“If there’s one thing that Democrats and Republicans can agree on, it’s that Parkinson’s Disease sucks,” Wexton said on Twitter.
According to Politico, over the previous months, the disease has primarily affected Wexton’s speech and how her mouth moves, causing her to speak more quickly. It has also impacted her balance and the way she walks.
On #WorldParkinsonsDay, I'm here to share that I've been diagnosed with Parkinson's Disease.
I'm doing well, and I want to bring about as much good from this diagnosis as I can—including here in Congress. pic.twitter.com/bvEwzZQbqp
— Rep. Jennifer Wexton (@RepWexton) April 11, 2023
While the disease has caused impairments, the Virginia Democrat emphasized that Parkinson’s isn’t a “death sentence” and that she’s working with a doctor to address the symptoms.
“What Parkinson’s is not is an untreatable disease, a cognitive impairment, or a death sentence. So please! You are welcome to empathize, but don’t feel sorry for me,” she said. “I’m working with my doctor on a treatment plan that addresses my symptoms. And I’ve been feeling good and staying strong. I’ve been focused on legislation, voting in Congress, traveling around my district, hosting constituent service events, and visiting with local businesses and schools – all just like normal.”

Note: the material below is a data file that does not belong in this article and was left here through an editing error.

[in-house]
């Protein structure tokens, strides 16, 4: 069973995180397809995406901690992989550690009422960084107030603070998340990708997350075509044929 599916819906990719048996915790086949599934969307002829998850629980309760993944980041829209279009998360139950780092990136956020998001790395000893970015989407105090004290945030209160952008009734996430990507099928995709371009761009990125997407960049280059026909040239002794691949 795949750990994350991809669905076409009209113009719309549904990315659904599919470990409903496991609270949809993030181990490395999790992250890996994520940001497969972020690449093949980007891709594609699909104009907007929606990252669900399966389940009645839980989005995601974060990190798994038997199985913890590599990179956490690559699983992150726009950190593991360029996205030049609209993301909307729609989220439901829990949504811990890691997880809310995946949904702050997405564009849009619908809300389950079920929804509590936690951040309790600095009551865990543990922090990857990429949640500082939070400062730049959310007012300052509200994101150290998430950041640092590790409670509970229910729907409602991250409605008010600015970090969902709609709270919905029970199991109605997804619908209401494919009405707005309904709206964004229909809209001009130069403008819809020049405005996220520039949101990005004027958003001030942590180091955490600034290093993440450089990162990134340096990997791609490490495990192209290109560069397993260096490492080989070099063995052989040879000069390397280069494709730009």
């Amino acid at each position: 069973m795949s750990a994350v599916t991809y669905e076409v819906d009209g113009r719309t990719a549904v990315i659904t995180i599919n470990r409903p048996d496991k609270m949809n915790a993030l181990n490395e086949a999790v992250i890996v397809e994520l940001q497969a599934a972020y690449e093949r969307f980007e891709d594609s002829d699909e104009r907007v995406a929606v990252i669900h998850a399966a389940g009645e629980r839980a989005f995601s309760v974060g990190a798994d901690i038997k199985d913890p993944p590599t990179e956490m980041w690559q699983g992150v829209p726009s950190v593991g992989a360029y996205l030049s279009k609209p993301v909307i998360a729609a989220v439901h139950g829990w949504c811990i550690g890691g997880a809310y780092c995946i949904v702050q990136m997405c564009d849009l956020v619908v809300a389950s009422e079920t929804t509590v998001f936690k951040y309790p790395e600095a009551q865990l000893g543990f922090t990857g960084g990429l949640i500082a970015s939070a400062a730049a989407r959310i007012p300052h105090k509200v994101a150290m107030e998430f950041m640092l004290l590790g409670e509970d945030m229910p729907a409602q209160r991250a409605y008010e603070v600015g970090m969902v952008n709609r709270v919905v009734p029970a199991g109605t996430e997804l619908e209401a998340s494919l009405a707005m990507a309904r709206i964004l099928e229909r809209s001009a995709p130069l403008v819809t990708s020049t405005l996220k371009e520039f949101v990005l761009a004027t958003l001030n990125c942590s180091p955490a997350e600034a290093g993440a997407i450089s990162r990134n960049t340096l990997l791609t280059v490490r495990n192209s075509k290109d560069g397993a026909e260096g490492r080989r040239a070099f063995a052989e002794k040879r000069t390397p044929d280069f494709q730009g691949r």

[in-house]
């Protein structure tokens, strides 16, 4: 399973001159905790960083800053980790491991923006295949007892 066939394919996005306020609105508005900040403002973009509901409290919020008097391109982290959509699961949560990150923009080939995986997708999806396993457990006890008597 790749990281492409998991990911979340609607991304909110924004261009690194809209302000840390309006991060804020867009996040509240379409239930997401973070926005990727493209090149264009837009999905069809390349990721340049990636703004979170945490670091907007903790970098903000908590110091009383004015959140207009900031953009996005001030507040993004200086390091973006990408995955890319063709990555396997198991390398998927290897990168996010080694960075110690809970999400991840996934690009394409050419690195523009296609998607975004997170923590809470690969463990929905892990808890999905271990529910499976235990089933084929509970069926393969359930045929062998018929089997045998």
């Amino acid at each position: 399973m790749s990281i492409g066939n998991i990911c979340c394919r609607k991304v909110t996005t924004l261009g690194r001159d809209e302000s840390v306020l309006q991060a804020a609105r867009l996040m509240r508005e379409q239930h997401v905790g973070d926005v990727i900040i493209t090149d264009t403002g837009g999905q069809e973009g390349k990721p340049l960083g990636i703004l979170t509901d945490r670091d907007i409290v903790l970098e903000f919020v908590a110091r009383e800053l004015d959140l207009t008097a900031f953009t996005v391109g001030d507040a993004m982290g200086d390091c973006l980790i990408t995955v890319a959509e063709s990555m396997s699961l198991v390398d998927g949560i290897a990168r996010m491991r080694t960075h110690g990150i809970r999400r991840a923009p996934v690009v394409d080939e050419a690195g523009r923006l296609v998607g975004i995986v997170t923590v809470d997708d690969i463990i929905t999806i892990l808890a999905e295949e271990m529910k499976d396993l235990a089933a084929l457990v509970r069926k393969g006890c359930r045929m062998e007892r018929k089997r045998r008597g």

“I want to use that platform to be a voice for those struggling with Parkinson’s to help bring better resources to the search for a cure,” she said.
Per Mayo Clinic, Parkinson’s disease is a progressive disorder that affects the nervous system and the parts of the body controlled by the nerves. There is no known cure for the disease. It is the second-most common neurodegenerative disorder in the U.S. behind Alzheimer’s disease.
The congresswoman has represented Virginia’s 10th Congressional District since 2019.